Radiant Positions at 20:00 LST

Radiant Positions at 20:00 Local Standard Time

Radiant Positions at 00:00 LST

Radiant Positions at Midnight Local Standard Time

Radiant Positions at 04:00 LST

Radiant Positions at 04:00 Local Standard Time

This source of meteoric activity is expected to be active this week.

Details of each source will continue next week when viewing conditions are more favorable

 

You can keep track of the activity of these meteor showers as well as those beyond the limits of visual observing by visiting the NASA Meteor Shower Portal available at: https://meteorshowers.seti.org/ You can move the sky globe to see different areas of the sky. Colored dots indicate shower meteors while white dots indicate sporadic (random) activity. The large orange disk indicates the position of the sun so little activity will be seen in that area of the sky.

 

SHOWER DATE OF MAXIMUM ACTIVITY CELESTIAL POSITION ENTRY VELOCITY CULMINATION HOURLY RATE CLASS
RA (RA in Deg.) DEC Km/Sec Local Standard Time North-South
Anthelion (ANT) 10:56 (164) +07 30 01:00 1 – 1 II

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12 comments

  • Niall D 8 months ago

    I spotted a long lasting trail of something burning up in the atmosphere tonight, Saturday the 19th of February, 2022, looking south towards Miami, Florida. It was heading from west to east and lasted 4/5 seconds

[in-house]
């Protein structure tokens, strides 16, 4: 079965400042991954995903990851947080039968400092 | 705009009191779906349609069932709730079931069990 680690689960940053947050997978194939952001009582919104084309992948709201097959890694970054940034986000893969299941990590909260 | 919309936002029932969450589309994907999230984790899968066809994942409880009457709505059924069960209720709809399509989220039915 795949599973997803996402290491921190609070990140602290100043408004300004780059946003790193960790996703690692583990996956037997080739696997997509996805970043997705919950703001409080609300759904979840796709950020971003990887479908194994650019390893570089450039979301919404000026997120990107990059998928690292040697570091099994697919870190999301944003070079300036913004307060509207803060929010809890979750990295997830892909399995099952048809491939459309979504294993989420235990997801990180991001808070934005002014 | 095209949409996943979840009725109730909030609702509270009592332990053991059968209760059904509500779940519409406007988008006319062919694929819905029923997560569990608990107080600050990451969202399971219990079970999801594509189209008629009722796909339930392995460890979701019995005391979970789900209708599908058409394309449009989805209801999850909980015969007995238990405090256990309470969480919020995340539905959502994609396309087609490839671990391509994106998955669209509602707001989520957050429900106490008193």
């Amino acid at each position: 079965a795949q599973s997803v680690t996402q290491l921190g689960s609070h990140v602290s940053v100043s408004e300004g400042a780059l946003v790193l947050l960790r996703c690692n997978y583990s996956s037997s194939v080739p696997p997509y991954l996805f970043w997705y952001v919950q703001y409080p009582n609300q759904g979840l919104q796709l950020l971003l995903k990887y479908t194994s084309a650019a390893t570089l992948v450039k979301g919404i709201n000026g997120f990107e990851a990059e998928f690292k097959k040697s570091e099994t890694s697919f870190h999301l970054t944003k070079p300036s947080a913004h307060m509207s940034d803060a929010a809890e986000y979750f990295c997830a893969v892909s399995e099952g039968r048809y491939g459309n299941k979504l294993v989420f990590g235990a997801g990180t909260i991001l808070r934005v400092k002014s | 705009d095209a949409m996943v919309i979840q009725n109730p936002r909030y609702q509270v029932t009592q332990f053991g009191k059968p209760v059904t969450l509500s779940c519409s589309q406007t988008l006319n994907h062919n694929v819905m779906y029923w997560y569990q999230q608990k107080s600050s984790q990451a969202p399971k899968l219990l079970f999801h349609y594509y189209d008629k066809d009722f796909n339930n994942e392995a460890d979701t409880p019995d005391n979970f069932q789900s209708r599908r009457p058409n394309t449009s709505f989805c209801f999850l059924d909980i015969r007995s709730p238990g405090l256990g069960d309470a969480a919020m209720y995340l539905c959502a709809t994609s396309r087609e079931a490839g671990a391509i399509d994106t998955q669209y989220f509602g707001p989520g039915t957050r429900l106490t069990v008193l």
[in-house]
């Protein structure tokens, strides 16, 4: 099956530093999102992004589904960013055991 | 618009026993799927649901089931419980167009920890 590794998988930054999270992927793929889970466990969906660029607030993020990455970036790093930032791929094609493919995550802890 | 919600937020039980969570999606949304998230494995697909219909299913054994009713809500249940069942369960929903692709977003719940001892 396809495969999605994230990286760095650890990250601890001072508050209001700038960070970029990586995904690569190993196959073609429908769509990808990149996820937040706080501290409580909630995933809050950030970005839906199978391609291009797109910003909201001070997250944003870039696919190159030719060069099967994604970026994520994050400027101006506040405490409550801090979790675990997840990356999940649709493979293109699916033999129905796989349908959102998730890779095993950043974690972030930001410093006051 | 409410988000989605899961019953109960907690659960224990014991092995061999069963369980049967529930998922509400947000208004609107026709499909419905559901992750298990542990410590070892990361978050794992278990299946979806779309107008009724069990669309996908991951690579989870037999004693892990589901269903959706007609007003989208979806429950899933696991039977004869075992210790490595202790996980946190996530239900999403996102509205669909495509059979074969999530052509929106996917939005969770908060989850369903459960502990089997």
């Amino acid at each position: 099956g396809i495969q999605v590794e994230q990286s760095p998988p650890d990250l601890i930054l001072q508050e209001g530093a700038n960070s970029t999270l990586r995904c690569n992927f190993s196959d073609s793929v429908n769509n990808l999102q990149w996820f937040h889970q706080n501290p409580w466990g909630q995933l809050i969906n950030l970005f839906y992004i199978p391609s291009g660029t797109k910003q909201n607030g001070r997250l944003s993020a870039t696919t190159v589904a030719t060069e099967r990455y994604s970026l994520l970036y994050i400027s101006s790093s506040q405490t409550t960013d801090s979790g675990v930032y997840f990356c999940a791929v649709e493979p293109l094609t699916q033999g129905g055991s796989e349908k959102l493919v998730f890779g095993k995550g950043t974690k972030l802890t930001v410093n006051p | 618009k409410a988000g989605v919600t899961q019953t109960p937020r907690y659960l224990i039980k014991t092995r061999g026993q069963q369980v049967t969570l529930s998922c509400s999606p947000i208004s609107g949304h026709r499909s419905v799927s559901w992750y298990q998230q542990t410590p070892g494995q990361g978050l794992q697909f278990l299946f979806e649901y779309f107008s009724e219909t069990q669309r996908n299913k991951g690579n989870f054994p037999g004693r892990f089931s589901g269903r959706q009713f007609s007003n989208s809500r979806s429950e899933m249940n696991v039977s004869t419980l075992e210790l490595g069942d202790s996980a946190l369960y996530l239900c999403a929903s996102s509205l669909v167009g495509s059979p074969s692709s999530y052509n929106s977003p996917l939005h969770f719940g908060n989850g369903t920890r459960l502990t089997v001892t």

Reply to Niall
  • Bryan 8 months ago

    Highway 24 towards Clarksville, saw a bright light
    Meteor hit very fast

    Reply to Bryan
  • Shula Hasnip 8 months ago

    Something burning up in the atmosphere tonight over Portugal about 16 degrees east of south. Lasted 3 seconds, fireball shape but I doubt from experience that it was a meteor.

    Reply to Shula
  • Marika 8 months ago

    My husband and I saw something in the night sky at 7:22pm yesterday, Feb 21, 2022. We were driving westbound and saw a big ball falling towards the south of us. I’ve never seen anything like it before, so I have no idea what it was, if it was even a meteorite or something else entirely.

    Reply to Marika
    • Anne Zapf 8 months ago

      My husband saw it too!! In Southeast Arizona Coronado National Park near Aravaipa Canyon.

      Reply to Anne
  • Brian Clark 8 months ago

    Seen a meteorite breaking up in the atmosphere heading in the south direction on February 21/21 in Northern Alberta.

    Reply to Brian